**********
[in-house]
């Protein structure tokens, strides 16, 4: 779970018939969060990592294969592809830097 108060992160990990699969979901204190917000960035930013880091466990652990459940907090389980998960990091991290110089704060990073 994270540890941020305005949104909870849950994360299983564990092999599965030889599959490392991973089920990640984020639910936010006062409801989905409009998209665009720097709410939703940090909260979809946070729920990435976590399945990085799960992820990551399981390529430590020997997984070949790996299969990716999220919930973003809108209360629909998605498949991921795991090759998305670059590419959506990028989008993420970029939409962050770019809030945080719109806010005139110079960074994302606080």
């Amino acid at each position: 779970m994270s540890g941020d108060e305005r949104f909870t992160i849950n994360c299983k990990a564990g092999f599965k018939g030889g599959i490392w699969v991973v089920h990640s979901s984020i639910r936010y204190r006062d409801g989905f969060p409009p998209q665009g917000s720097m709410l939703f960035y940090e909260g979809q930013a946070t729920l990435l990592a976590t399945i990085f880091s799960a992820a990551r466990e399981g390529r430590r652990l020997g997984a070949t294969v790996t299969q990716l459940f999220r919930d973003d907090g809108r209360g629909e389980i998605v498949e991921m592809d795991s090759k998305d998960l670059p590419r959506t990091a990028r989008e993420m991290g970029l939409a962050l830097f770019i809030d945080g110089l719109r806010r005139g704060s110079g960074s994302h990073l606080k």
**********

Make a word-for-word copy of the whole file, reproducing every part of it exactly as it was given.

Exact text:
[in-house]
């Protein structure tokens, strides 16, 4: 779970018939969060990592294969592809830097 108060992160990990699969979901204190917000960035930013880091466990652990459940907090389980998960990091991290110089704060990073 994270540890941020305005949104909870849950994360299983564990092999599965030889599959490392991973089920990640984020639910936010006062409801989905409009998209665009720097709410939703940090909260979809946070729920990435976590399945990085799960992820990551399981390529430590020997997984070949790996299969990716999220919930973003809108209360629909998605498949991921795991090759998305670059590419959506990028989008993420970029939409962050770019809030945080719109806010005139110079960074994302606080």
């Amino acid at each position: 779970m994270s540890g941020d108060e305005r949104f909870t992160i849950n994360c299983k990990a564990g092999f599965k018939g030889g599959i490392w699969v991973v089920h990640s979901s984020i639910r936010y204190r006062d409801g989905f969060p409009p998209q665009g917000s720097m709410l939703f960035y940090e909260g979809q930013a946070t729920l990435l990592a976590t399945i990085f880091s799960a992820a990551r466990e399981g390529r430590r652990l020997g997984a070949t294969v790996t299969q990716l459940f999220r919930d973003d907090g809108r209360g629909e389980i998605v498949e991921m592809d795991s090759k998305d998960l670059p590419r959506t990091a990028r989008e993420m991290g970029l939409a962050l830097f770019i809030d945080g110089l719109r806010r005139g704060s110079g960074s994302h990073l606080k």